A number of governments and human rights organizations have called on Azerbaijan to explain the imprisonment of a prominent journalist in the country. Her former editor told DW she won't be silenced - even behind bars.
After Khadija Ismayilova was sentenced to seven-and-a-half years in prison on Tuesday, criticism poured in from western nations and human rights organizations decrying Baku's silencing of one of its fiercest critics.
"This is another example in a broad pattern of increasing restrictions on human rights," read a statement from the US state department, urging President Ilham Aliyev to release Ismayilova immediately.
Human Rights Watch called Ismayilova's jailing "outrageous" and said it "shows the Azerbaijani authorities' willingness to subvert the law to exact revenge against critics."
"Her conviction and sentence should be immediately set aside," the group's executive director Kenneth Roth, said in a statement.
"The trial raised fundamental questions on the impartiality of the court and the legality of the accusation, as witnessed by the international monitors," said EU foreign policy chief Federica Mogherini.
Ismayilova was sentenced in Baku for allegedly running an illegal business, tax evasion, abuse of power and embezzlement.
Thorbjoern Jagland, chief of the Council of Europe that Azerbaijan is part of, called on Baku to furnish the evidence that led to the conviction, and repeated European concerns that activists, journalists and regime critics were being targeted.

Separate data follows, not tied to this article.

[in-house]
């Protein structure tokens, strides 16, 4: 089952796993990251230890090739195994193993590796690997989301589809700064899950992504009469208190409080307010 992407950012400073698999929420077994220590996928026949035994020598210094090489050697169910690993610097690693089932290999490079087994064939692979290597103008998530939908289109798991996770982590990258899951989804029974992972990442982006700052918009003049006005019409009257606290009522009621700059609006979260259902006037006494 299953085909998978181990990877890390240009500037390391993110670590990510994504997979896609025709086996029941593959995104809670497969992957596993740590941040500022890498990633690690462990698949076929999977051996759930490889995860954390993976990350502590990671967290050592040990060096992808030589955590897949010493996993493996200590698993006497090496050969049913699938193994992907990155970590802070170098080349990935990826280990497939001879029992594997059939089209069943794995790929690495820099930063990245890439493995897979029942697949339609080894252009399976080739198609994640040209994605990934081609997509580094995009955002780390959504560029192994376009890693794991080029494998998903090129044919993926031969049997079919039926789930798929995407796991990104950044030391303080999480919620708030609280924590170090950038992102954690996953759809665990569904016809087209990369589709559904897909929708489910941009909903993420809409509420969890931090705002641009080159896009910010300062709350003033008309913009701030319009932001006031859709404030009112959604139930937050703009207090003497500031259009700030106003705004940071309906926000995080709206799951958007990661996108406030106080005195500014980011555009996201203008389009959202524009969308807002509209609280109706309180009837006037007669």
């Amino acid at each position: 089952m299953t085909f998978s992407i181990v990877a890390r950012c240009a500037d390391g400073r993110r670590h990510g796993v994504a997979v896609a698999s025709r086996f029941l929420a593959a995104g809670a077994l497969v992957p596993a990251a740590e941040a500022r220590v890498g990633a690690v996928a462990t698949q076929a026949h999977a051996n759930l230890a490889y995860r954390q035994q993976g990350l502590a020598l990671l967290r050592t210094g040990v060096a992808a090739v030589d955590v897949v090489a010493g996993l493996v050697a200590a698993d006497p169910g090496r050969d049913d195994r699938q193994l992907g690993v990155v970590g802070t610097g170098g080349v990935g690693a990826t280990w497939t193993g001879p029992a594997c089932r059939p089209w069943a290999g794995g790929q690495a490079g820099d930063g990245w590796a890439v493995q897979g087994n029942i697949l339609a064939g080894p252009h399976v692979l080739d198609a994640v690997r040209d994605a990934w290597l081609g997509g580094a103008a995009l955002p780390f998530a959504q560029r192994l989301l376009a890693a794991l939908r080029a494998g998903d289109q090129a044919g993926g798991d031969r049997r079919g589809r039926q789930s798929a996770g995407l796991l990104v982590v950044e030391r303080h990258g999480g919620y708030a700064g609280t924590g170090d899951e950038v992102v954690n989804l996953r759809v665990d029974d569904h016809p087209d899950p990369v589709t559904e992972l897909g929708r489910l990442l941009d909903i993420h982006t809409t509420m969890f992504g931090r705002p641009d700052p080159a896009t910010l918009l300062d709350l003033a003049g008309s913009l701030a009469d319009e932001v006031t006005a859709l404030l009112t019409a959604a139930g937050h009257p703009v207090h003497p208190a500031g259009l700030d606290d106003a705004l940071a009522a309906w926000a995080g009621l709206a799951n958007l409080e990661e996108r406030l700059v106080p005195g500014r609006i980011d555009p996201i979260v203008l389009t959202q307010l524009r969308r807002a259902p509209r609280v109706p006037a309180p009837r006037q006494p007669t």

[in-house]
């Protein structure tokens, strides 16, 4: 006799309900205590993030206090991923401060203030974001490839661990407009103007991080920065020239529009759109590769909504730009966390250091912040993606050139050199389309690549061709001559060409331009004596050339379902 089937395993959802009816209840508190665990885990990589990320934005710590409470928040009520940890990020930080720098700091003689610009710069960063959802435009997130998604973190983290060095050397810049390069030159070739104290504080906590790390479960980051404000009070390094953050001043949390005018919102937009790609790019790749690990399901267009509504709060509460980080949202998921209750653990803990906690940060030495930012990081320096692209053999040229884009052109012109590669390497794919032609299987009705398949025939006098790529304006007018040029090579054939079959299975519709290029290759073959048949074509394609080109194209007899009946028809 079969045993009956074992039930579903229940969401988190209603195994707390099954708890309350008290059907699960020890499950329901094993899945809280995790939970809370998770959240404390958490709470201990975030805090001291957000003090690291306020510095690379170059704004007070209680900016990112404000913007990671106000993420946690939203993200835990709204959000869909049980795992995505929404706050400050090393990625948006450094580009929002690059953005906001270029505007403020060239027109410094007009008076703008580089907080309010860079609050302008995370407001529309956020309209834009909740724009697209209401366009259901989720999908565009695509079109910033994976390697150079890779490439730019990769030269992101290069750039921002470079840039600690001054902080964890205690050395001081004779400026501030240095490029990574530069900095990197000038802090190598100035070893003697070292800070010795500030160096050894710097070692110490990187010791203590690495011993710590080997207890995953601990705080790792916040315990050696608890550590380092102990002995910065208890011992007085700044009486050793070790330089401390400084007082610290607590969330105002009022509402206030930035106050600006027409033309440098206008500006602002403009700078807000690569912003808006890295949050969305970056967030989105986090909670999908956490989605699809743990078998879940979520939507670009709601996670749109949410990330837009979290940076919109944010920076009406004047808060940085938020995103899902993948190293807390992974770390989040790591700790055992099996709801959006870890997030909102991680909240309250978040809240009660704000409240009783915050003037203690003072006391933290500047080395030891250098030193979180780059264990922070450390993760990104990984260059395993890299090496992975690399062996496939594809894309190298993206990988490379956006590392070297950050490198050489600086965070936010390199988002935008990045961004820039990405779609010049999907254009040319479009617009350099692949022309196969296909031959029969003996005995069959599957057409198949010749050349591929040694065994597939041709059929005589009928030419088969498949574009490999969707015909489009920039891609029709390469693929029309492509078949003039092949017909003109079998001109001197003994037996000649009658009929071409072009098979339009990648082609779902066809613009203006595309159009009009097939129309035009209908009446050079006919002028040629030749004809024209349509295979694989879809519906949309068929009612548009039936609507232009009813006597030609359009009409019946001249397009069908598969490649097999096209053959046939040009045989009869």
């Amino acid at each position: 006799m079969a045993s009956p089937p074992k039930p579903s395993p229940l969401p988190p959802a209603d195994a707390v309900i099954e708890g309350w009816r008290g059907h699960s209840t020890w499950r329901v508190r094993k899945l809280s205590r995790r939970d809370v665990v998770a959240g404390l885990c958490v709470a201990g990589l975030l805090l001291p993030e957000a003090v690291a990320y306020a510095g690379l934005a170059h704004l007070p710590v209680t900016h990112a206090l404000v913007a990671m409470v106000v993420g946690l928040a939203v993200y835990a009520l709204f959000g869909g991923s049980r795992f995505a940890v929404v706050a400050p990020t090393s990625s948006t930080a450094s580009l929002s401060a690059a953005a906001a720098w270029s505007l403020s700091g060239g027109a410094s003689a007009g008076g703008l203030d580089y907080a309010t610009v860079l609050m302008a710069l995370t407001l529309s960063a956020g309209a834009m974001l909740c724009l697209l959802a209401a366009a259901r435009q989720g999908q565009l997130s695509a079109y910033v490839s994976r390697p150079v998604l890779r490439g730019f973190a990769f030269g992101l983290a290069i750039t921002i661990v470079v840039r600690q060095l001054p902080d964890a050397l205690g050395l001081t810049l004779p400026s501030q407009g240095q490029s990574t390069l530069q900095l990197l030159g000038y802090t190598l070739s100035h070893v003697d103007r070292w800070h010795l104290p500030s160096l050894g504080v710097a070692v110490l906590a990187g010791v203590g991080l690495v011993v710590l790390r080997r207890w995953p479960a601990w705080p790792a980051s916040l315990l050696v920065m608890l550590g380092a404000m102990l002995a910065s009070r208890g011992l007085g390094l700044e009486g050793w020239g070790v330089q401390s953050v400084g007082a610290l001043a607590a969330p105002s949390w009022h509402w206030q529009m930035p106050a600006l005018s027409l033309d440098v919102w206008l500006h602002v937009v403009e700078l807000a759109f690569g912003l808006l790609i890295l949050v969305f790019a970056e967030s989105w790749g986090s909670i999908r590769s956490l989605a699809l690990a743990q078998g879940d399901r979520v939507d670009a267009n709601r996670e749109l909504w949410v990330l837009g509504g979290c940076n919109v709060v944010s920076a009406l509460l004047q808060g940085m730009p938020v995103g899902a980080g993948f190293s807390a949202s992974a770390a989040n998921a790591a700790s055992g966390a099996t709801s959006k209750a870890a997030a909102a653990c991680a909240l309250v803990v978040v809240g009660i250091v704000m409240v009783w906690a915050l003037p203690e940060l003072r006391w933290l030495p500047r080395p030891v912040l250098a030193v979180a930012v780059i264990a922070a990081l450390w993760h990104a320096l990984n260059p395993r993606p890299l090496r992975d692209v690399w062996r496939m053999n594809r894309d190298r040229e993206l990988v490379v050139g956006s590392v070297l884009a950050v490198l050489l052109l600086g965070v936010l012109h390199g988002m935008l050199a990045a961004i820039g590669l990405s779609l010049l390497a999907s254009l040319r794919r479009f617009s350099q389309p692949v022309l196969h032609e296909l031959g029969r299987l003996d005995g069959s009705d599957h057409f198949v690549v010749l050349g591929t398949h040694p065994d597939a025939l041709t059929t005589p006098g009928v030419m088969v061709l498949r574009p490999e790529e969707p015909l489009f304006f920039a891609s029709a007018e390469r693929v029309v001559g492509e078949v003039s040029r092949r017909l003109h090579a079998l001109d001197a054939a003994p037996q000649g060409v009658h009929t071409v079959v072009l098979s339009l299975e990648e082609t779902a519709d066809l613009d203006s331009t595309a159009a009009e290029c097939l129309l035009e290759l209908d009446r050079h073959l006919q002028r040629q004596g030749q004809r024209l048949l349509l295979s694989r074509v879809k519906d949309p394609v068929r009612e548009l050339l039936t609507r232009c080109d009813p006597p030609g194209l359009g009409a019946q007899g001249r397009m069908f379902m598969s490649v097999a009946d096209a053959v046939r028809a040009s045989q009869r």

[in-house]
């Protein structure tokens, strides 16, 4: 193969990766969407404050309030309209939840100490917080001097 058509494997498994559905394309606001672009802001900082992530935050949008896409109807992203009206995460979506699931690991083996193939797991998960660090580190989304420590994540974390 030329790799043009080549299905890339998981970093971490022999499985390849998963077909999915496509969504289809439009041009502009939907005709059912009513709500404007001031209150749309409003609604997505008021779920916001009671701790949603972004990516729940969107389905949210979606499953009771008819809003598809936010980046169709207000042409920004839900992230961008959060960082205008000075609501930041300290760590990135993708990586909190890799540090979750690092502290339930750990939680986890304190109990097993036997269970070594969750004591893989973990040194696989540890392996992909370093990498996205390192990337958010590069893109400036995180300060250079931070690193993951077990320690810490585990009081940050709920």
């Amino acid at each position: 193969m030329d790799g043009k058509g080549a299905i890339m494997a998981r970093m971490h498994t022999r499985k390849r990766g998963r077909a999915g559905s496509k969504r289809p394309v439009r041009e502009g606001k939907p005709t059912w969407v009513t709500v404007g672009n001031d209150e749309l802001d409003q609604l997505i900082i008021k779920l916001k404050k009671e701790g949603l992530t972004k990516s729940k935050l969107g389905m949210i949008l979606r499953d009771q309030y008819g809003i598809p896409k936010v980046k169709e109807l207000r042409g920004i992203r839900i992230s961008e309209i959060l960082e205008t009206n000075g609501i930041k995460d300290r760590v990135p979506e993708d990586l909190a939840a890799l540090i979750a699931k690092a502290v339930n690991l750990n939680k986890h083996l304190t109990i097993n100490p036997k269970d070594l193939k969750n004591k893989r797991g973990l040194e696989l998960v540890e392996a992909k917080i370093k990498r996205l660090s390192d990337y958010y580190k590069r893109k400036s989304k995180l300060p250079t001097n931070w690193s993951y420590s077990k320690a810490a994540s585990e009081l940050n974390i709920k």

Ismayilova's former boss called on the West to raise its voice (pictured: Azeri President Ilham Aliyev in Berlin this January)
Former boss speaks up
Ismayilova, whose work was instrumental in uncovering corruption at the highest level of the Baku government, worked as a freelancer for broadcasters that included Radio Free Europe.
"We have an expression in Azerbaijan ... 'She is a real man' - and we always joked that Khadija had more courage and integrity than many men in Azerbaijan," said Kenan Aliyev, her former boss at RFE in Baku, which was raided and closed down by Azeri authorities in 2014.
"She is a very strong personality. She was a headache for any editor, but it was a good headache, because she would always try to get to the bottom of the story. She questioned everything as a journalist," Aliyev said in an interview with DW.
Aliyev acknowledged the abundant critical response to Ismayilova's sentence, but at the same time he accused western democracies of inaction.
"Yes, they are calling for her release," he said.
"But this isn't enough. They could curtail business with [President] Aliyev, for instance, or government ties. Or they could make their voice much stronger. Azerbaijan is part of the Council of Europe, and is bound to very serious international standards including freedom of speech. The Council of Europe has now turned into a joke, when journalists - and even politicians - are thrown in jail for criticizing the government."
President Aliyev, 53, has repeatedly denied accusations of rights abuses, while his administration has dismissed Ismayilova's work as part of a larger smear campaign. In a leaked document provided by WikiLeaks in 2009, Aliyev was shown to have described Ismayilova as an "enemy of the state."
Her former boss told DW that she might be more dangerous to Baku from behind bars than she was in freedom.
"She said it at her trial: 'You can only stop me by killing me.' Khadija has already begun raising issues about the rights of prisoners. And we - her friends and colleagues - are going to continue her investigative work. What she is doing is so important for us, but also for the whole country. We are so proud of her, and we will fight for her as long as it takes."
glb/jr (Reuters, AFP, AP)
You can listen to the full interview with Kenan Aliyev, conducted by Neil King, on DW's radio weekly WorldLink program. It will be available on the WorldLink page as of Friday.